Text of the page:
1. on top of each other
When you place one object on top of another you are stacking them. Usually, having a flat surface makes stacking easier; e.g. "a stack of papers". If there is more than one stack then add the -s suffix, e.g. "stacks of books".
Sometimes the objects can be hollow (like bowls), so they can fit snugly inside one another. If the objects are not stackable, and most coffee cups with handles are not, then the word pile is appropriate. Notice in the OP's image, the cups appear to be stacked but they are not. In real life, if the same three cups were placed on top of each other the resulting pile would wobble and might collapse.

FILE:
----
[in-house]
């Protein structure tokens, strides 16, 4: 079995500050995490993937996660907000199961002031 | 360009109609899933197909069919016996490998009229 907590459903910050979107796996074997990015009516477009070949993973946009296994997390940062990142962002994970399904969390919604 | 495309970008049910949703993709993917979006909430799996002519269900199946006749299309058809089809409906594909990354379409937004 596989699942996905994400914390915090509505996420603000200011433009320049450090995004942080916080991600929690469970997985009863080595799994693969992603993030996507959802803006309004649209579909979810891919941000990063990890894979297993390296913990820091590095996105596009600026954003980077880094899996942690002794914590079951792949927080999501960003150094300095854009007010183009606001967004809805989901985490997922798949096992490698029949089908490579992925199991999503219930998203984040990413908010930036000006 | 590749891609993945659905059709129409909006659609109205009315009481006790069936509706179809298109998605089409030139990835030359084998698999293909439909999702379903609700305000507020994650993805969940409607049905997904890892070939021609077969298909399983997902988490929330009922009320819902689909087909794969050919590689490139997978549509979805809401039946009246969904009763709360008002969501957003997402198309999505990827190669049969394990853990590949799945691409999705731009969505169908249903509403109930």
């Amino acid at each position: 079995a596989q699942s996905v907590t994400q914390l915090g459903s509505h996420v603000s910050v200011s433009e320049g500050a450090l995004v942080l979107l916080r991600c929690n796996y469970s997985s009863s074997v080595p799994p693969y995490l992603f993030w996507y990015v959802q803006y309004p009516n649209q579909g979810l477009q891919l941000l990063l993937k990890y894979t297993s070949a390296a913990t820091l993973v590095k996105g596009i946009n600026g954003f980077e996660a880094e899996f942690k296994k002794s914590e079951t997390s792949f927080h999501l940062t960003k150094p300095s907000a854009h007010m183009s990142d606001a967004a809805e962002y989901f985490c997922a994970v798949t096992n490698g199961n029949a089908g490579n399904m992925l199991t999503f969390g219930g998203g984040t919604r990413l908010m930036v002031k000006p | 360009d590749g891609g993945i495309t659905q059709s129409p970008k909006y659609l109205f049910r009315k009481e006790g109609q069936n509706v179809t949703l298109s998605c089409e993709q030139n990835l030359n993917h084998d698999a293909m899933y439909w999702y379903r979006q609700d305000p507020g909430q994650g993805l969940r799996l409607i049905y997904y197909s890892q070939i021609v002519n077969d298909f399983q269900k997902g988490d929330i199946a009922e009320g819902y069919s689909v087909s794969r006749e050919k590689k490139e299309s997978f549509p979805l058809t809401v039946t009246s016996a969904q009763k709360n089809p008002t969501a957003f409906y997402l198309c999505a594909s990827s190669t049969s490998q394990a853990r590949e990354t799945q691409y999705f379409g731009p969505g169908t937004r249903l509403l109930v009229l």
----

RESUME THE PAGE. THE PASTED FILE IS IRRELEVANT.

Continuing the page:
a pile of dirty dishes
2. behind one another
A line of objects, for instance the seats in a movie theatre, seen lengthwise would be called a row, a row of seats. In the OP's example, I would say that the glasses are seen in a line, in an Indian file ,or perhaps less controversially, a single file. In other words, the glasses are behind one another
3. one inside another
In picture 3, the smaller glass is inside the larger glass, but it is not nested comfortably. The yellow glass is stuck2., wedged or jammed inside the larger glass.
The famous matryoshka doll is also known as a Russian nesting doll, and Stacking doll
…is a set of wooden dolls of decreasing size placed one inside another.